Coding, is? Fun!

Saturday, November 15, 2008

The Implications of Live Notifications

There is a trend among web 2.0 websites to add live chat or notifications to their websites. I have had the opportunity to work with a couple of them – one specialises in a product that provides such live chats to websites; the other is creating notifications and IM-like behavior for users browsing their pages.
Facebook of course added live notifications – you can see which of your friends are online and send them messages. Google has Gtalk purely on the web. This post analyzes the problems with such notifications.

Structure of Live Notifications

A chat or notification feature typically requires polling the web server. The user's browser has to go back to the server to check for any messages. It also writes the user's messages for other people. Such polling is done using Ajax webservice calls so that the user does not notice it.
Take the example of GTalk (Google's online chat). There are several webservices in that application:
1. when user logs in there is a notification POST saved in their data store so that user's contacts can see him/her online
2. when user logs in there is a "GET" to get the user's contacts who are online
3. when user types a message for a contact it is POSTed to that contact
4. when the contact types a message, the user's client GETs new messages addressed to him/her.
5. when user logs out there is a notification POST so that his/her contacts do not see him online
6. the user can also change their online status - that is a POST

Of these, items 2 and 4 require the user's client to constantly poll the server at a system-configurable interval. If this interval is high (say 2 minutes), the user gets frustrated. If it is low, the server takes a huge hit.

Implications of Live Notifications

Adding such notifications to a website requires careful analysis. The reason is because of the constant polling and writing data, Live Notifications increase the workload of a public website.
In a website there may be hundreds of online users - they may be going through different pages. The number of online users at the same time is called simultaneous user count. But the webservers themselves may be taking a lower hit - since many of the users may be reading content and otherwise browsing through a page, the number of concurrent users will generally be lower than the number of simultaneous users. Therefore a website can afford to have an infrastructure that supports a certain number of concurrent users. A set of concurrent users translates to a set of threads executing or waiting at the same time in a web server.
But, if the website introduces Live Notifications, the usage pattern changes dramatically. The constant polling makes the number of concurrent users close to the number of simultaneous users. Thus even if the the number of users in that website has not changed, the servers may be in for a beating.

This may not happen in a desktop IM client like Yahoo! Messenger - desktop IMs can afford peer-to-peer communication and therefore will not affect servers to the extent that a web model does.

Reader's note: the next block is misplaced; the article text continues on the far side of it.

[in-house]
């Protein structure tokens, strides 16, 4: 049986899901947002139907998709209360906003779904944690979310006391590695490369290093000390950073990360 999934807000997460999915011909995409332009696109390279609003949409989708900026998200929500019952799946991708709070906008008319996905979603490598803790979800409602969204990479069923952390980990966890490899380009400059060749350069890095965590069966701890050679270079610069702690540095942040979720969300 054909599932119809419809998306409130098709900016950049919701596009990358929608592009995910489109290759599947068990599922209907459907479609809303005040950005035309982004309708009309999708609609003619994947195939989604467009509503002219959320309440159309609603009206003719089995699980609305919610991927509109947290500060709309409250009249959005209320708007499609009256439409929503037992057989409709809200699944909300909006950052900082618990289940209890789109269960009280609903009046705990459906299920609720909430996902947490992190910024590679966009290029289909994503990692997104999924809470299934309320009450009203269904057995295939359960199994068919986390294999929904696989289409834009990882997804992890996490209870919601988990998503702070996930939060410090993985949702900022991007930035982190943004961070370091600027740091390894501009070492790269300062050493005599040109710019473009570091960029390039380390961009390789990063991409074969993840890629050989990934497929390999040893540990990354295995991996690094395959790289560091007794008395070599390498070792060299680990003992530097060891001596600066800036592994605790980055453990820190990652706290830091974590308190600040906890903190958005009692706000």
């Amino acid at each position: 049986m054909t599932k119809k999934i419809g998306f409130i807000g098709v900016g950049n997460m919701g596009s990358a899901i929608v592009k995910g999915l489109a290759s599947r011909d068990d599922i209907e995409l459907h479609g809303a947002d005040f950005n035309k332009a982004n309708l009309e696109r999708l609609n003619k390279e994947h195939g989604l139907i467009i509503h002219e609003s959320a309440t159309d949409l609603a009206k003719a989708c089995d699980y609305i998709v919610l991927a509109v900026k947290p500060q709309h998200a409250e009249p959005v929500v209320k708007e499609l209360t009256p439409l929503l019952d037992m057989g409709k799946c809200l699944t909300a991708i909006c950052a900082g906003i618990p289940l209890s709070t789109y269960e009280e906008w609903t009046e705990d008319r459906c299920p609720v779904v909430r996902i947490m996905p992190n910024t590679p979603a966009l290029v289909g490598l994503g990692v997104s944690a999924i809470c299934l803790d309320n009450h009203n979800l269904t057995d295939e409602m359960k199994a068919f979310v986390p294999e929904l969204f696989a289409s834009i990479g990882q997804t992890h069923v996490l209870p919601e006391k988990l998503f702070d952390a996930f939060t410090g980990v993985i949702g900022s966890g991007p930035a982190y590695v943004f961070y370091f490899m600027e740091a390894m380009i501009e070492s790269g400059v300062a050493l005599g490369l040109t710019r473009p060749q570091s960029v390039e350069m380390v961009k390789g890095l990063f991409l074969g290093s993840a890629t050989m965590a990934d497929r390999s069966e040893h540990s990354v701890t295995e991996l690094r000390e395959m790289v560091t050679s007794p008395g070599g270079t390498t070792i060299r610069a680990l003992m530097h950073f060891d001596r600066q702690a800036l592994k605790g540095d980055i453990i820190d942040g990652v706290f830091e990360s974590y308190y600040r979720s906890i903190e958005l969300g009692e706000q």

Solutions for Live Notifications

The bottleneck in a Live Notification feature is the database server. Since conversation histories have to be stored, and every contact around the world should be able to send messages, database writes are unavoidable. They go up heavily in such a scenario. But the real problem is database reads. These may cost a server and a normal running server may crash if you add Live Notifications.
The web server is usually stateless in such interactions and thus scaling by adding more would work.

There are generally different levels of investment needed for companies deploying such features.

1. If your online (simultaneous) user base is low (say 2000-5000 users online at a time), you may be able to get away with a stateless webserver talking to a dedicated database server.

2. If your online user base is in the tens of thousands, you cannot afford reads to hit the database. You would need a solution in the middle-tier like memcached. This would keep the user's messages in the middle-tier and enable polling to retrieve new messages from the memory instead of the database. You will need a set of servers talking to a memcached server. You will also need failover for the memcached server.

3. If your online userbase is in the hundreds of thousands, you may need clusters of servers in the middle-tier and a complex addressing scheme so that messages can be picked up from a server. This is heavy investment in infrastructure, maintenance and engineering.

If your user base is low, then consider sticking to solution 1.
Before directly stepping into solution 3 ask yourselves this question - is adding such notifications a critical feature needed by my website? It is a specialty area.

Labels: ,


  • good one ram. Deep on the problem which is absolutely real. However more details in the solution and some visuals will make your post much more readable.

    By Blogger mukund, at 6:55 AM  

Post a Comment

<< Home